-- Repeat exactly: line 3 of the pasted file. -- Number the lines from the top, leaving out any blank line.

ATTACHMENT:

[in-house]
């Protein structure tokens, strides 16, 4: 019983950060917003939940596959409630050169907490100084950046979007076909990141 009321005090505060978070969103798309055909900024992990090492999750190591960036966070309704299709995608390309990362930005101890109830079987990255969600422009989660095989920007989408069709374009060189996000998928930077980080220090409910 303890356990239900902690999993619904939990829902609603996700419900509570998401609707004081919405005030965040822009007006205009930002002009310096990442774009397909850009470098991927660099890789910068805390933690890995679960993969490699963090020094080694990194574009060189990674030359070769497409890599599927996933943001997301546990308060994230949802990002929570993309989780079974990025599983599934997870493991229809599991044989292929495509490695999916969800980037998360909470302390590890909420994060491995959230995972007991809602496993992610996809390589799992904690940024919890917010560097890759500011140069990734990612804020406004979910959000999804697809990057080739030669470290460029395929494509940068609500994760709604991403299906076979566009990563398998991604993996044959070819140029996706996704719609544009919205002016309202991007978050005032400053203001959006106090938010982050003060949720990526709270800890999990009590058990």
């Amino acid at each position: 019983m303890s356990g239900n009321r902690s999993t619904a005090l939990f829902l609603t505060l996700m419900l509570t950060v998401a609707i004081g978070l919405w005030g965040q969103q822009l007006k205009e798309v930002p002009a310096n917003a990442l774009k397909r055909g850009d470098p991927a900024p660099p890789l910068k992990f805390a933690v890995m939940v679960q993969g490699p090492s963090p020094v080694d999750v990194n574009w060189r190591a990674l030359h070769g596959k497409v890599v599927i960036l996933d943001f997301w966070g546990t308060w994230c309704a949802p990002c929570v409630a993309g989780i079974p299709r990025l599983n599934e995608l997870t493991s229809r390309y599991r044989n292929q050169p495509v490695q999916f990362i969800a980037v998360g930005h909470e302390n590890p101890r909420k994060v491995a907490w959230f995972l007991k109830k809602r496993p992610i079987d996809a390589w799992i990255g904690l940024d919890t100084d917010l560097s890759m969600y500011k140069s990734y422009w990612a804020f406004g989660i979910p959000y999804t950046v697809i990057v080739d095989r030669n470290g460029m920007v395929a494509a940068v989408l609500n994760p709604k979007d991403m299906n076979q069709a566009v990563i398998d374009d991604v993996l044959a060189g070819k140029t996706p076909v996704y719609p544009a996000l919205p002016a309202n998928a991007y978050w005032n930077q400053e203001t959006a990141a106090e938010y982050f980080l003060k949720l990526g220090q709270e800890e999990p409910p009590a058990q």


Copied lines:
């Amino acid at each position: 019983m303890s356990g239900n009321r902690s999993t619904a005090l939990f829902l609603t505060l996700m419900l509570t950060v998401a609707i004081g978070l919405w005030g965040q969103q822009l007006k205009e798309v930002p002009a310096n917003a990442l774009k397909r055909g850009d470098p991927a900024p660099p890789l910068k992990f805390a933690v890995m939940v679960q993969g490699p090492s963090p020094v080694d999750v990194n574009w060189r190591a990674l030359h070769g596959k497409v890599v599927i960036l996933d943001f997301w966070g546990t308060w994230c309704a949802p990002c929570v409630a993309g989780i079974p299709r990025l599983n599934e995608l997870t493991s229809r390309y599991r044989n292929q050169p495509v490695q999916f990362i969800a980037v998360g930005h909470e302390n590890p101890r909420k994060v491995a907490w959230f995972l007991k109830k809602r496993p992610i079987d996809a390589w799992i990255g904690l940024d919890t100084d917010l560097s890759m969600y500011k140069s990734y422009w990612a804020f406004g989660i979910p959000y999804t950046v697809i990057v080739d095989r030669n470290g460029m920007v395929a494509a940068v989408l609500n994760p709604k979007d991403m299906n076979q069709a566009v990563i398998d374009d991604v993996l044959a060189g070819k140029t996706p076909v996704y719609p544009a996000l919205p002016a309202n998928a991007y978050w005032n930077q400053e203001t959006a990141a106090e938010y982050f980080l003060k949720l990526g220090q709270e800890e999990p409910p009590a058990q």